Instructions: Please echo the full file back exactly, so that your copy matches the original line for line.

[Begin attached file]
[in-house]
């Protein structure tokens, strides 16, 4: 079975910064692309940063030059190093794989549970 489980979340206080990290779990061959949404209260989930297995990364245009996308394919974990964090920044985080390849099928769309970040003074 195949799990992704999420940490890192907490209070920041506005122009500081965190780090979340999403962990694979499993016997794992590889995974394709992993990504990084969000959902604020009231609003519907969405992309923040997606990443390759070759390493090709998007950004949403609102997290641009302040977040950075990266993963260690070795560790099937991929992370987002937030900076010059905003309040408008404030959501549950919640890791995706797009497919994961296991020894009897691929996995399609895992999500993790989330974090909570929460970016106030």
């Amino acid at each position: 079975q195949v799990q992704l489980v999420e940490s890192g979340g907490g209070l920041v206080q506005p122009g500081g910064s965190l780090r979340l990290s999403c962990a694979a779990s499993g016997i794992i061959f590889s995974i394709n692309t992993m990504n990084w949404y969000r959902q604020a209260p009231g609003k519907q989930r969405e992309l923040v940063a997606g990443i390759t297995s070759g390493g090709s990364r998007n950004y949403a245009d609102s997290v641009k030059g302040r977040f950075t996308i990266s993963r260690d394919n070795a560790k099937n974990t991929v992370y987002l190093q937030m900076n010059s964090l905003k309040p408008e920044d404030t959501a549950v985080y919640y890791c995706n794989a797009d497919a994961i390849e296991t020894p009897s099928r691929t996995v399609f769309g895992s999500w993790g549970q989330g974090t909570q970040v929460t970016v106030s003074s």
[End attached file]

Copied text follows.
[in-house]
């Protein structure tokens, strides 16, 4: 079975910064692309940063030059190093794989549970 489980979340206080990290779990061959949404209260989930297995990364245009996308394919974990964090920044985080390849099928769309970040003074 195949799990992704999420940490890192907490209070920041506005122009500081965190780090979340999403962990694979499993016997794992590889995974394709992993990504990084969000959902604020009231609003519907969405992309923040997606990443390759070759390493090709998007950004949403609102997290641009302040977040950075990266993963260690070795560790099937991929992370987002937030900076010059905003309040408008404030959501549950919640890791995706797009497919994961296991020894009897691929996995399609895992999500993790989330974090909570929460970016106030």
């Amino acid at each position: 079975q195949v799990q992704l489980v999420e940490s890192g979340g907490g209070l920041v206080q506005p122009g500081g910064s965190l780090r979340l990290s999403c962990a694979a779990s499993g016997i794992i061959f590889s995974i394709n692309t992993m990504n990084w949404y969000r959902q604020a209260p009231g609003k519907q989930r969405e992309l923040v940063a997606g990443i390759t297995s070759g390493g090709s990364r998007n950004y949403a245009d609102s997290v641009k030059g302040r977040f950075t996308i990266s993963r260690d394919n070795a560790k099937n974990t991929v992370y987002l190093q937030m900076n010059s964090l905003k309040p408008e920044d404030t959501a549950v985080y919640y890791c995706n794989a797009d497919a994961i390849e296991t020894p009897s099928r691929t996995v399609f769309g895992s999500w993790g549970q989330g974090t909570q970040v929460t970016v106030s003074s």